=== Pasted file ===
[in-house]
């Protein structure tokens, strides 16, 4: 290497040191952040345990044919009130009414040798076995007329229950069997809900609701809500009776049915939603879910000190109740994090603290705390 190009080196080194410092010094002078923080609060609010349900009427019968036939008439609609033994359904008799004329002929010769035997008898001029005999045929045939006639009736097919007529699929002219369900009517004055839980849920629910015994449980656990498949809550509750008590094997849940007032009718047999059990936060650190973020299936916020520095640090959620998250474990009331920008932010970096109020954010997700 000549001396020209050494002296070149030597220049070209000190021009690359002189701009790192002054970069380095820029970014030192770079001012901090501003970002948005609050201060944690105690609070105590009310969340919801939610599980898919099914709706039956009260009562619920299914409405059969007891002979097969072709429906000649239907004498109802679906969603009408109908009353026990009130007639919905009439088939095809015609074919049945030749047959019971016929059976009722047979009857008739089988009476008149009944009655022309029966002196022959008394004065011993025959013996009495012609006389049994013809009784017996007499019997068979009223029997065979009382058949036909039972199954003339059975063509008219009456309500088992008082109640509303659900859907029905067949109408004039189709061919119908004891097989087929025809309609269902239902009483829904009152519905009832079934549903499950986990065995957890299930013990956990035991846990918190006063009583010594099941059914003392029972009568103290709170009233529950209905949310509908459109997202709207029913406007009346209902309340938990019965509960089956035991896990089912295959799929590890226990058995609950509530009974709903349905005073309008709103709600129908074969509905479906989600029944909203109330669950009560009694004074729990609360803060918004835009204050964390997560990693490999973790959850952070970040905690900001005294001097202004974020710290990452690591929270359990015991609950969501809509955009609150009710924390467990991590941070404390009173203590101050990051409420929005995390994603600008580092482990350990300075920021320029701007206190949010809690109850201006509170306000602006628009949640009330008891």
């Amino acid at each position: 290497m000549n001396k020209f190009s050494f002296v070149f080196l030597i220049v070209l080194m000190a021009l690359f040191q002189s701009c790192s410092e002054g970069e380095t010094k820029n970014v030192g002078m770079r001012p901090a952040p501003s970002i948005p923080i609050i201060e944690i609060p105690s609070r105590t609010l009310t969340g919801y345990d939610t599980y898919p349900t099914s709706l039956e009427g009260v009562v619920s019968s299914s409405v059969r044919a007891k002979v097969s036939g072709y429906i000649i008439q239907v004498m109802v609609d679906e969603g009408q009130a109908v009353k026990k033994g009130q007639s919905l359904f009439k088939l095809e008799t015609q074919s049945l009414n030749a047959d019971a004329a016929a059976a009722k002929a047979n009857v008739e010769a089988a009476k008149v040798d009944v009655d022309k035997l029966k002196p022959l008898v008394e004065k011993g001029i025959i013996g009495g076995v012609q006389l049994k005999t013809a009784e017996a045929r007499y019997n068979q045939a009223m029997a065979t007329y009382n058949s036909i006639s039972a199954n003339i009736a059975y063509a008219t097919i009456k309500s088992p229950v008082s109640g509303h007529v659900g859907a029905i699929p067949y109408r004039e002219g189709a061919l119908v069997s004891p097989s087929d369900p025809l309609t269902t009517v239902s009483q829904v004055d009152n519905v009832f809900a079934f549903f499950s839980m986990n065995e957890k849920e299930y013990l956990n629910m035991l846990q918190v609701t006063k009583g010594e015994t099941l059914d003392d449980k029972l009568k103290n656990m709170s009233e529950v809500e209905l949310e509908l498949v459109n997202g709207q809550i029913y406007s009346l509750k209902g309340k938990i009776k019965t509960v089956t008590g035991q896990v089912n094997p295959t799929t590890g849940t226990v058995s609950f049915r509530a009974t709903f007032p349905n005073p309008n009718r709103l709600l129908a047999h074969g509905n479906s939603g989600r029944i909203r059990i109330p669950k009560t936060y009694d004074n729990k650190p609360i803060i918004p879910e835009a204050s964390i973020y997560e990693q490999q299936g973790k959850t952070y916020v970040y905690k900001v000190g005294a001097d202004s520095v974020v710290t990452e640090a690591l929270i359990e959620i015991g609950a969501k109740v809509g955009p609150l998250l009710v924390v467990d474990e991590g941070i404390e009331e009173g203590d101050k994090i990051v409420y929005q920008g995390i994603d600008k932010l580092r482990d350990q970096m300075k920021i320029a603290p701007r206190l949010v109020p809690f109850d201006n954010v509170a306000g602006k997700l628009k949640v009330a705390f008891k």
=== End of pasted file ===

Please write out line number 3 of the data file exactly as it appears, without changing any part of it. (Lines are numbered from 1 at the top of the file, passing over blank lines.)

């Amino acid at each position: 290497m000549n001396k020209f190009s050494f002296v070149f080196l030597i220049v070209l080194m000190a021009l690359f040191q002189s701009c790192s410092e002054g970069e380095t010094k820029n970014v030192g002078m770079r001012p901090a952040p501003s970002i948005p923080i609050i201060e944690i609060p105690s609070r105590t609010l009310t969340g919801y345990d939610t599980y898919p349900t099914s709706l039956e009427g009260v009562v619920s019968s299914s409405v059969r044919a007891k002979v097969s036939g072709y429906i000649i008439q239907v004498m109802v609609d679906e969603g009408q009130a109908v009353k026990k033994g009130q007639s919905l359904f009439k088939l095809e008799t015609q074919s049945l009414n030749a047959d019971a004329a016929a059976a009722k002929a047979n009857v008739e010769a089988a009476k008149v040798d009944v009655d022309k035997l029966k002196p022959l008898v008394e004065k011993g001029i025959i013996g009495g076995v012609q006389l049994k005999t013809a009784e017996a045929r007499y019997n068979q045939a009223m029997a065979t007329y009382n058949s036909i006639s039972a199954n003339i009736a059975y063509a008219t097919i009456k309500s088992p229950v008082s109640g509303h007529v659900g859907a029905i699929p067949y109408r004039e002219g189709a061919l119908v069997s004891p097989s087929d369900p025809l309609t269902t009517v239902s009483q829904v004055d009152n519905v009832f809900a079934f549903f499950s839980m986990n065995e957890k849920e299930y013990l956990n629910m035991l846990q918190v609701t006063k009583g010594e015994t099941l059914d003392d449980k029972l009568k103290n656990m709170s009233e529950v809500e209905l949310e509908l498949v459109n997202g709207q809550i029913y406007s009346l509750k209902g309340k938990i009776k019965t509960v089956t008590g035991q896990v089912n094997p295959t799929t590890g849940t226990v058995s609950f049915r509530a009974t709903f007032p349905n005073p309008n009718r709103l709600l129908a047999h074969g509905n479906s939603g989600r029944i909203r059990i109330p669950k009560t936060y009694d004074n729990k650190p609360i803060i918004p879910e835009a204050s964390i973020y997560e990693q490999q299936g973790k959850t952070y916020v970040y905690k900001v000190g005294a001097d202004s520095v974020v710290t990452e640090a690591l929270i359990e959620i015991g609950a969501k109740v809509g955009p609150l998250l009710v924390v467990d474990e991590g941070i404390e009331e009173g203590d101050k994090i990051v409420y929005q920008g995390i994603d600008k932010l580092r482990d350990q970096m300075k920021i320029a603290p701007r206190l949010v109020p809690f109850d201006n954010v509170a306000g602006k997700l628009k949640v009330a705390f008891k």